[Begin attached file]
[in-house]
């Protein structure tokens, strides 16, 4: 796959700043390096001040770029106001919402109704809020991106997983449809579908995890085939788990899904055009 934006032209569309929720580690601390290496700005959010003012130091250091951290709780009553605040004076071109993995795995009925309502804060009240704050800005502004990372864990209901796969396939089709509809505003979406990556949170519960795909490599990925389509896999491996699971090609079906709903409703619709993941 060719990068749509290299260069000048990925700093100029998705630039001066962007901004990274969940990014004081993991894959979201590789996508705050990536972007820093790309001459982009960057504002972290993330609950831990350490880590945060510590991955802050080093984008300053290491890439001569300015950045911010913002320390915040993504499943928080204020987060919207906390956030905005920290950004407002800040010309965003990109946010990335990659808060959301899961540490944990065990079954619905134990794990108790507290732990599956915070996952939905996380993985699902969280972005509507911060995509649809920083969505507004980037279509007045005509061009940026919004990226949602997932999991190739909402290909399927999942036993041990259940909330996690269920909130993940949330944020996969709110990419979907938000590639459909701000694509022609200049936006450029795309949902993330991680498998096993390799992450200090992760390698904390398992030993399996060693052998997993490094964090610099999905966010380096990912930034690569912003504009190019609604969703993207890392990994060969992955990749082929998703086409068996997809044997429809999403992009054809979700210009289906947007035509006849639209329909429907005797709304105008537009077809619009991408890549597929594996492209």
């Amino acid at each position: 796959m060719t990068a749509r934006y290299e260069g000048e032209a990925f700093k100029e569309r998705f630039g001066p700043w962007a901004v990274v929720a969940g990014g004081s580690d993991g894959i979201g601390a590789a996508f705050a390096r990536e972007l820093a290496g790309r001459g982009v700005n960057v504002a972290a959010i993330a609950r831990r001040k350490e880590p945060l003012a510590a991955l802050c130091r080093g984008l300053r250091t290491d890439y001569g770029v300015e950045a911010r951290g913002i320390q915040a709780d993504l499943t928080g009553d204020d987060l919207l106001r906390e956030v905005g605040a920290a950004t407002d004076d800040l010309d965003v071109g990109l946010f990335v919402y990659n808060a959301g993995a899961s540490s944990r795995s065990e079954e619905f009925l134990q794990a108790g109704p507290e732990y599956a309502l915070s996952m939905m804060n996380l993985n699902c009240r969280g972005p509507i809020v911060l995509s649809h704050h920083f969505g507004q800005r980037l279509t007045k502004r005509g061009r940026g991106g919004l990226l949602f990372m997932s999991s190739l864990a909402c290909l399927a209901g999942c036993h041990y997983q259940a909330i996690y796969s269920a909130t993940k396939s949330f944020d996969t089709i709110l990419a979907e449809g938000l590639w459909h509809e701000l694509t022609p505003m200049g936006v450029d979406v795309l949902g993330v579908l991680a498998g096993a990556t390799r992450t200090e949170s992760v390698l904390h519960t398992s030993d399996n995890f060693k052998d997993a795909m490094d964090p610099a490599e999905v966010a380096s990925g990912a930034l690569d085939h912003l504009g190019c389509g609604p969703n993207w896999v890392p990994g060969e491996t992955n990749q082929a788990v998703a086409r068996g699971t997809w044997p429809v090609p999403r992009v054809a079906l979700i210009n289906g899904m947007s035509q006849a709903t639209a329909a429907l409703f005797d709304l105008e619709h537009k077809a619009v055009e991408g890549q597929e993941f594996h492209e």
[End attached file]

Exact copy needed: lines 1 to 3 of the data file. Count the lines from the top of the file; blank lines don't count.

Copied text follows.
[in-house]
């Protein structure tokens, strides 16, 4: 796959700043390096001040770029106001919402109704809020991106997983449809579908995890085939788990899904055009 934006032209569309929720580690601390290496700005959010003012130091250091951290709780009553605040004076071109993995795995009925309502804060009240704050800005502004990372864990209901796969396939089709509809505003979406990556949170519960795909490599990925389509896999491996699971090609079906709903409703619709993941 060719990068749509290299260069000048990925700093100029998705630039001066962007901004990274969940990014004081993991894959979201590789996508705050990536972007820093790309001459982009960057504002972290993330609950831990350490880590945060510590991955802050080093984008300053290491890439001569300015950045911010913002320390915040993504499943928080204020987060919207906390956030905005920290950004407002800040010309965003990109946010990335990659808060959301899961540490944990065990079954619905134990794990108790507290732990599956915070996952939905996380993985699902969280972005509507911060995509649809920083969505507004980037279509007045005509061009940026919004990226949602997932999991190739909402290909399927999942036993041990259940909330996690269920909130993940949330944020996969709110990419979907938000590639459909701000694509022609200049936006450029795309949902993330991680498998096993390799992450200090992760390698904390398992030993399996060693052998997993490094964090610099999905966010380096990912930034690569912003504009190019609604969703993207890392990994060969992955990749082929998703086409068996997809044997429809999403992009054809979700210009289906947007035509006849639209329909429907005797709304105008537009077809619009991408890549597929594996492209």
């Amino acid at each position: 796959m060719t990068a749509r934006y290299e260069g000048e032209a990925f700093k100029e569309r998705f630039g001066p700043w962007a901004v990274v929720a969940g990014g004081s580690d993991g894959i979201g601390a590789a996508f705050a390096r990536e972007l820093a290496g790309r001459g982009v700005n960057v504002a972290a959010i993330a609950r831990r001040k350490e880590p945060l003012a510590a991955l802050c130091r080093g984008l300053r250091t290491d890439y001569g770029v300015e950045a911010r951290g913002i320390q915040a709780d993504l499943t928080g009553d204020d987060l919207l106001r906390e956030v905005g605040a920290a950004t407002d004076d800040l010309d965003v071109g990109l946010f990335v919402y990659n808060a959301g993995a899961s540490s944990r795995s065990e079954e619905f009925l134990q794990a108790g109704p507290e732990y599956a309502l915070s996952m939905m804060n996380l993985n699902c009240r969280g972005p509507i809020v911060l995509s649809h704050h920083f969505g507004q800005r980037l279509t007045k502004r005509g061009r940026g991106g919004l990226l949602f990372m997932s999991s190739l864990a909402c290909l399927a209901g999942c036993h041990y997983q259940a909330i996690y796969s269920a909130t993940k396939s949330f944020d996969t089709i709110l990419a979907e449809g938000l590639w459909h509809e701000l694509t022609p505003m200049g936006v450029d979406v795309l949902g993330v579908l991680a498998g096993a990556t390799r992450t200090e949170s992760v390698l904390h519960t398992s030993d399996n995890f060693k052998d997993a795909m490094d964090p610099a490599e999905v966010a380096s990925g990912a930034l690569d085939h912003l504009g190019c389509g609604p969703n993207w896999v890392p990994g060969e491996t992955n990749q082929a788990v998703a086409r068996g699971t997809w044997p429809v090609p999403r992009v054809a079906l979700i210009n289906g899904m947007s035509q006849a709903t639209a329909a429907l409703f005797d709304l105008e619709h537009k077809a619009v055009e991408g890549q597929e993941f594996h492209e």